• Portability
    • Will your panel be attached to a shed or will it be taken on hikes to charge your iPhone? Your panel plans will dictate whether a rigid panel will suffice or whether a flexible or folding panel would be a better fit.

  • Budget 
    • Although solar panels aren’t as expensive as they used to be, cost is still a consideration. We’ll give you a range of the costs you can expect.

Now let’s take a look at how much power we can expect from a 45 watt panel.

How Much Power Will a 100 Watt Panel Provide?

When you know how much power your solar panel will provide, you can determine how long it will take to charge your devices and batteries. This won’t be an exact number, however, and will be affected by:

  • Intensity of sunlight
  • Charge controller quality
  • Solar panel efficiency
  • Battery age and type

To get a rough idea of what kind of power you should expect from your solar panel, we’ll need to do a little math (don’t worry, we’ll keep it simple!). 

To figure out how much electric current a 100 watt panel will produce, we simply divide the power (watts) by the voltage (volts). This will vary slightly for different 100 watt solar panels due to different ratings for maximum power output (Pmax) and voltage at maximum power (Vmp). When all is said and done, your 100W panel should provide about 5.5 amps of current in full sunlight. 

Now that we know how many amps are being produced by our panel, we need to determine the number of ‘amp hours’ (Ah) that are in our battery or device. For instance, let’s say we’re charging a 20Ah lithium battery.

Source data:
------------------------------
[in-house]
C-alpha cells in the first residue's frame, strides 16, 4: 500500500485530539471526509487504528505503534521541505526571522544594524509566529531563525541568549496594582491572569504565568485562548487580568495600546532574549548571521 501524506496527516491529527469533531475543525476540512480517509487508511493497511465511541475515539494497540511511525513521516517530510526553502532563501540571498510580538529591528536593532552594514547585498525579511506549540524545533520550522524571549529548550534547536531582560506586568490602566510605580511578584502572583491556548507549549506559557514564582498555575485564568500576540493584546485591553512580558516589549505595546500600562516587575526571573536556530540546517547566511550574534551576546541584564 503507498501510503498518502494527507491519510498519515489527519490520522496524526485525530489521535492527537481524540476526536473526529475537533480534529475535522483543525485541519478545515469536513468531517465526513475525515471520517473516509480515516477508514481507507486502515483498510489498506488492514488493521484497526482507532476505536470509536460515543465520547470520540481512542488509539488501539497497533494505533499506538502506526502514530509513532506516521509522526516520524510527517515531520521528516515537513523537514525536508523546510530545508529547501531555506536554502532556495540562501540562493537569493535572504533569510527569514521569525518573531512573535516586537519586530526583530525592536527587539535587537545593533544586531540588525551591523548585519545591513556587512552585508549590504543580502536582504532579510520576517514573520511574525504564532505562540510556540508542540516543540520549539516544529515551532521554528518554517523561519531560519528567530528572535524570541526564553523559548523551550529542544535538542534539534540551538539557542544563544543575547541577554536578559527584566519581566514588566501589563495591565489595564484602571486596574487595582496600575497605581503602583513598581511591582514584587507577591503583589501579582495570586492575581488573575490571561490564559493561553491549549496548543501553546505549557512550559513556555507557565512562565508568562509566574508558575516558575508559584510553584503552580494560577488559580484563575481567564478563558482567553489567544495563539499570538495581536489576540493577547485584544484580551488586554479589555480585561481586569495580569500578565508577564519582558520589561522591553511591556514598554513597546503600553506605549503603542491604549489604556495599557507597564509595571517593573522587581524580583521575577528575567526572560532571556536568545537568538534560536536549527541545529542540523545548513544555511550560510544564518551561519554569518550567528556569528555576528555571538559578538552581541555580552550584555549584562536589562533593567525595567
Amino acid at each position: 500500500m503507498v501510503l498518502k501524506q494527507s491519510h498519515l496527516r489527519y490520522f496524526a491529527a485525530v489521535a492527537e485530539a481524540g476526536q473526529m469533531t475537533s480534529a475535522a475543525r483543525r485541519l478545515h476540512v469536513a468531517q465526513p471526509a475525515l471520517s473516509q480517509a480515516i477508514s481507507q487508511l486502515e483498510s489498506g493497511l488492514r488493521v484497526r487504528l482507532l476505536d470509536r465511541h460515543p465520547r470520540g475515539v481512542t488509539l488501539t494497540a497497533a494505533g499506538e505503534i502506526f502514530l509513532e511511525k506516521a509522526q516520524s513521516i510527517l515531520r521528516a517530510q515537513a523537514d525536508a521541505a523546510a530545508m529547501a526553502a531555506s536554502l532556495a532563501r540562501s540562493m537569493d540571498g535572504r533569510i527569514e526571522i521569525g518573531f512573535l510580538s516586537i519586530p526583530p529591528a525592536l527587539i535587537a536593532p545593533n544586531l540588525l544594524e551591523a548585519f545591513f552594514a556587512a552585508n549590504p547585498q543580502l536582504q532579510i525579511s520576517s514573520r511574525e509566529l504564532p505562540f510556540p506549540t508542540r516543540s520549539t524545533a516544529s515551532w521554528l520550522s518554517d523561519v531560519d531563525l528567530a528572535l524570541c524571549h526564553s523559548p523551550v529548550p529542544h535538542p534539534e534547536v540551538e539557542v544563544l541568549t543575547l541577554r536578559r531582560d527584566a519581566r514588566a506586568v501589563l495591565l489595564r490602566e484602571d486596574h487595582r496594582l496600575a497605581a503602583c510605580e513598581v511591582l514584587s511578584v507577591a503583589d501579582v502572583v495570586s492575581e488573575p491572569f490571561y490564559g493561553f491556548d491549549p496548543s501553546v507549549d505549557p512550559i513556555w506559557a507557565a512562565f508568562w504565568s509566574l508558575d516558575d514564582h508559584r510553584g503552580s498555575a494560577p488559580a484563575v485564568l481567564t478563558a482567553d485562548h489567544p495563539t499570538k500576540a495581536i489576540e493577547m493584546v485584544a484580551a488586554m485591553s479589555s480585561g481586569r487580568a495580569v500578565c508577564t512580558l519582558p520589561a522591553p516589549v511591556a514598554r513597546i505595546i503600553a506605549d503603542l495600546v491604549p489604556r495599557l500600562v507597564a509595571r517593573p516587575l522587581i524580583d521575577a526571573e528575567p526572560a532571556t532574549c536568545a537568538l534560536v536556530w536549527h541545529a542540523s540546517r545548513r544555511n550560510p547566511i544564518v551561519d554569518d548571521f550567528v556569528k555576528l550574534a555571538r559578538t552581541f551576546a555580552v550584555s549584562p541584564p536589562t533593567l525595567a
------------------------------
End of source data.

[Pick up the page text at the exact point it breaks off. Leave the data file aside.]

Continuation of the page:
Now we just divide the amp hours in the battery by the amps our solar panel produces:

20 amp hours   =    3.6 hours
  5.5 amps

So, without taking into account all of the factors we mentioned above, it will take a little over three and a half hours to fully charge your 20Ah battery with a 100 watt solar panel. This calculation should also allow you to get an approximate charging time for other gadgets and power banks.

What Will A 100 Watt Solar Panel Run?

Now that we know how much electric current we can expect from a 100 watt panel, let’s take a look at some of the uses for this panel:

  • Off-grid charging of solar batteries
  • Pairing with a ‘solar generator’ for backup power
  • Marine or RV power
  • Shed power for lights and lawn mower batteries
  • Smaller Devices (fans, cell phones, lamps, wifi routers laptops)